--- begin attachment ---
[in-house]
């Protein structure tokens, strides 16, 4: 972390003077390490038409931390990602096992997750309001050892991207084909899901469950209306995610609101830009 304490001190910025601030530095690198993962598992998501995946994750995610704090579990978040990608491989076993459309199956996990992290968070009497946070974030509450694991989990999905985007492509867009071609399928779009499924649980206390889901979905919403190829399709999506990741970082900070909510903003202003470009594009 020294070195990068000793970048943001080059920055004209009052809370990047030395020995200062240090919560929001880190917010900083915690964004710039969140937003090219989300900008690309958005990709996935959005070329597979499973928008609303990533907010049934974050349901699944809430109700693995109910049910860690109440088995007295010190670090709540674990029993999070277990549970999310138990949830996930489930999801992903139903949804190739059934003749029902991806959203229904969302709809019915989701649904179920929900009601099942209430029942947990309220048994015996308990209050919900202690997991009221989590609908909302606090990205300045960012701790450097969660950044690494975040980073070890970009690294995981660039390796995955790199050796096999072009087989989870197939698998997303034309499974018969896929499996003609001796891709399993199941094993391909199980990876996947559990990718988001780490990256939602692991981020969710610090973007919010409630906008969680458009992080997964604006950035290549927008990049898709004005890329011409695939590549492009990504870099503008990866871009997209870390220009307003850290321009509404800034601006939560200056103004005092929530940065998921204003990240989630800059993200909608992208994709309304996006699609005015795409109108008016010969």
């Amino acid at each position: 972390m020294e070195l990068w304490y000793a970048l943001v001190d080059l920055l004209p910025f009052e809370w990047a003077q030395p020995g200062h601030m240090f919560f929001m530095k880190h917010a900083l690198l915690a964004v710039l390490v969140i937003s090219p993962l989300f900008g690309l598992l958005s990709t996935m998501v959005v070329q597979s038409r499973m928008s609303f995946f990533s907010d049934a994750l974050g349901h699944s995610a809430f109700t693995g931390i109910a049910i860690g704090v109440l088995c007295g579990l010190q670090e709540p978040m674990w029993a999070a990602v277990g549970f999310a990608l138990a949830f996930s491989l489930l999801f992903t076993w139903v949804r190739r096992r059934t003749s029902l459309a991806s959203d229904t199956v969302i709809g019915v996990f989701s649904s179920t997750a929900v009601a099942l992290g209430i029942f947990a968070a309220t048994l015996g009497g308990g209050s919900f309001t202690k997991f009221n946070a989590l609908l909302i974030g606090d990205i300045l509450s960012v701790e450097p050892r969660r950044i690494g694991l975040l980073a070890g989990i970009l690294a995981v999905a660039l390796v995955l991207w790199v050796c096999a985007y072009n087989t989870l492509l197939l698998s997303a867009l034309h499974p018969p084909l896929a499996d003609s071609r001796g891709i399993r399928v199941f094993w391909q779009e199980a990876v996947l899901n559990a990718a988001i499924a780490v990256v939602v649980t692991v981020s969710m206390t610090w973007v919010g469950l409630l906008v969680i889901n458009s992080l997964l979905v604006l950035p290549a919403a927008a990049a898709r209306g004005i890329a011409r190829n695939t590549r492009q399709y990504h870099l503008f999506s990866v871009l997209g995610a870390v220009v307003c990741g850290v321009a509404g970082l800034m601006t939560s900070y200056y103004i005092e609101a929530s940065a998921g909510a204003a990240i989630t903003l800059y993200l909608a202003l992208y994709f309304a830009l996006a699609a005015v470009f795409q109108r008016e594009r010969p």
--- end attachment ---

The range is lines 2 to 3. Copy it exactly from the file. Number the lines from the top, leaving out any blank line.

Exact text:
């Protein structure tokens, strides 16, 4: 972390003077390490038409931390990602096992997750309001050892991207084909899901469950209306995610609101830009 304490001190910025601030530095690198993962598992998501995946994750995610704090579990978040990608491989076993459309199956996990992290968070009497946070974030509450694991989990999905985007492509867009071609399928779009499924649980206390889901979905919403190829399709999506990741970082900070909510903003202003470009594009 020294070195990068000793970048943001080059920055004209009052809370990047030395020995200062240090919560929001880190917010900083915690964004710039969140937003090219989300900008690309958005990709996935959005070329597979499973928008609303990533907010049934974050349901699944809430109700693995109910049910860690109440088995007295010190670090709540674990029993999070277990549970999310138990949830996930489930999801992903139903949804190739059934003749029902991806959203229904969302709809019915989701649904179920929900009601099942209430029942947990309220048994015996308990209050919900202690997991009221989590609908909302606090990205300045960012701790450097969660950044690494975040980073070890970009690294995981660039390796995955790199050796096999072009087989989870197939698998997303034309499974018969896929499996003609001796891709399993199941094993391909199980990876996947559990990718988001780490990256939602692991981020969710610090973007919010409630906008969680458009992080997964604006950035290549927008990049898709004005890329011409695939590549492009990504870099503008990866871009997209870390220009307003850290321009509404800034601006939560200056103004005092929530940065998921204003990240989630800059993200909608992208994709309304996006699609005015795409109108008016010969």
């Amino acid at each position: 972390m020294e070195l990068w304490y000793a970048l943001v001190d080059l920055l004209p910025f009052e809370w990047a003077q030395p020995g200062h601030m240090f919560f929001m530095k880190h917010a900083l690198l915690a964004v710039l390490v969140i937003s090219p993962l989300f900008g690309l598992l958005s990709t996935m998501v959005v070329q597979s038409r499973m928008s609303f995946f990533s907010d049934a994750l974050g349901h699944s995610a809430f109700t693995g931390i109910a049910i860690g704090v109440l088995c007295g579990l010190q670090e709540p978040m674990w029993a999070a990602v277990g549970f999310a990608l138990a949830f996930s491989l489930l999801f992903t076993w139903v949804r190739r096992r059934t003749s029902l459309a991806s959203d229904t199956v969302i709809g019915v996990f989701s649904s179920t997750a929900v009601a099942l992290g209430i029942f947990a968070a309220t048994l015996g009497g308990g209050s919900f309001t202690k997991f009221n946070a989590l609908l909302i974030g606090d990205i300045l509450s960012v701790e450097p050892r969660r950044i690494g694991l975040l980073a070890g989990i970009l690294a995981v999905a660039l390796v995955l991207w790199v050796c096999a985007y072009n087989t989870l492509l197939l698998s997303a867009l034309h499974p018969p084909l896929a499996d003609s071609r001796g891709i399993r399928v199941f094993w391909q779009e199980a990876v996947l899901n559990a990718a988001i499924a780490v990256v939602v649980t692991v981020s969710m206390t610090w973007v919010g469950l409630l906008v969680i889901n458009s992080l997964l979905v604006l950035p290549a919403a927008a990049a898709r209306g004005i890329a011409r190829n695939t590549r492009q399709y990504h870099l503008f999506s990866v871009l997209g995610a870390v220009v307003c990741g850290v321009a509404g970082l800034m601006t939560s900070y200056y103004i005092e609101a929530s940065a998921g909510a204003a990240i989630t903003l800059y993200l909608a202003l992208y994709f309304a830009l996006a699609a005015v470009f795409q109108r008016e594009r010969p």